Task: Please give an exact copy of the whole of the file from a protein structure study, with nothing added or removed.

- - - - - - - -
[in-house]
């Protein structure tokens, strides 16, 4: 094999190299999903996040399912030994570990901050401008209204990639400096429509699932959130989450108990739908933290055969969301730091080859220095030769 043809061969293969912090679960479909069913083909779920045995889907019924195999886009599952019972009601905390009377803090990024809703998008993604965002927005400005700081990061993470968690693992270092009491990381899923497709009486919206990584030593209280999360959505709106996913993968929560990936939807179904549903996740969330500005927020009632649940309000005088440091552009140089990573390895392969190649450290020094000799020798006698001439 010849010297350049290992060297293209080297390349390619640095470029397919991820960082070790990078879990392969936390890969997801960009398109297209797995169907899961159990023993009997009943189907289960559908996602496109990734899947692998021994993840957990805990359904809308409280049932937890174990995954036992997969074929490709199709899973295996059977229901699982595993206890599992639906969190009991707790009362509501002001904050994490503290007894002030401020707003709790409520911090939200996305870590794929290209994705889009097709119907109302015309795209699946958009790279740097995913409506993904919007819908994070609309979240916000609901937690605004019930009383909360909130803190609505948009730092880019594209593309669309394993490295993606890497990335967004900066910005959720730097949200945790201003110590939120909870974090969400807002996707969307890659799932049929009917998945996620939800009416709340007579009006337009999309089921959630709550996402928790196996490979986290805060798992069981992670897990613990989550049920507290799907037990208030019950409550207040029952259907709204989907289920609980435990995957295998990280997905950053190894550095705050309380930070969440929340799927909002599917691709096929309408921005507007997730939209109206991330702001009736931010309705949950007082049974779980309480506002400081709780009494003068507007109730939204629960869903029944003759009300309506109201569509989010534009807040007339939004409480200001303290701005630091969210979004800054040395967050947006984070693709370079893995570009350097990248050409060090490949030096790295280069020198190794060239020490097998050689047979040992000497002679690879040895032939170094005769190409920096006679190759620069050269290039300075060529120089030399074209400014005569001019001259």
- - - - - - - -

[in-house]
């Protein structure tokens, strides 16, 4: 094999190299999903996040399912030994570990901050401008209204990639400096429509699932959130989450108990739908933290055969969301730091080859220095030769 043809061969293969912090679960479909069913083909779920045995889907019924195999886009599952019972009601905390009377803090990024809703998008993604965002927005400005700081990061993470968690693992270092009491990381899923497709009486919206990584030593209280999360959505709106996913993968929560990936939807179904549903996740969330500005927020009632649940309000005088440091552009140089990573390895392969190649450290020094000799020798006698001439 010849010297350049290992060297293209080297390349390619640095470029397919991820960082070790990078879990392969936390890969997801960009398109297209797995169907899961159990023993009997009943189907289960559908996602496109990734899947692998021994993840957990805990359904809308409280049932937890174990995954036992997969074929490709199709899973295996059977229901699982595993206890599992639906969190009991707790009362509501002001904050994490503290007894002030401020707003709790409520911090939200996305870590794929290209994705889009097709119907109302015309795209699946958009790279740097995913409506993904919007819908994070609309979240916000609901937690605004019930009383909360909130803190609505948009730092880019594209593309669309394993490295993606890497990335967004900066910005959720730097949200945790201003110590939120909870974090969400807002996707969307890659799932049929009917998945996620939800009416709340007579009006337009999309089921959630709550996402928790196996490979986290805060798992069981992670897990613990989550049920507290799907037990208030019950409550207040029952259907709204989907289920609980435990995957295998990280997905950053190894550095705050309380930070969440929340799927909002599917691709096929309408921005507007997730939209109206991330702001009736931010309705949950007082049974779980309480506002400081709780009494003068507007109730939204629960869903029944003759009300309506109201569509989010534009807040007339939004409480200001303290701005630091969210979004800054040395967050947006984070693709370079893995570009350097990248050409060090490949030096790295280069020198190794060239020490097998050689047979040992000497002679690879040895032939170094005769190409920096006679190759620069050269290039300075060529120089030399074209400014005569001019001259």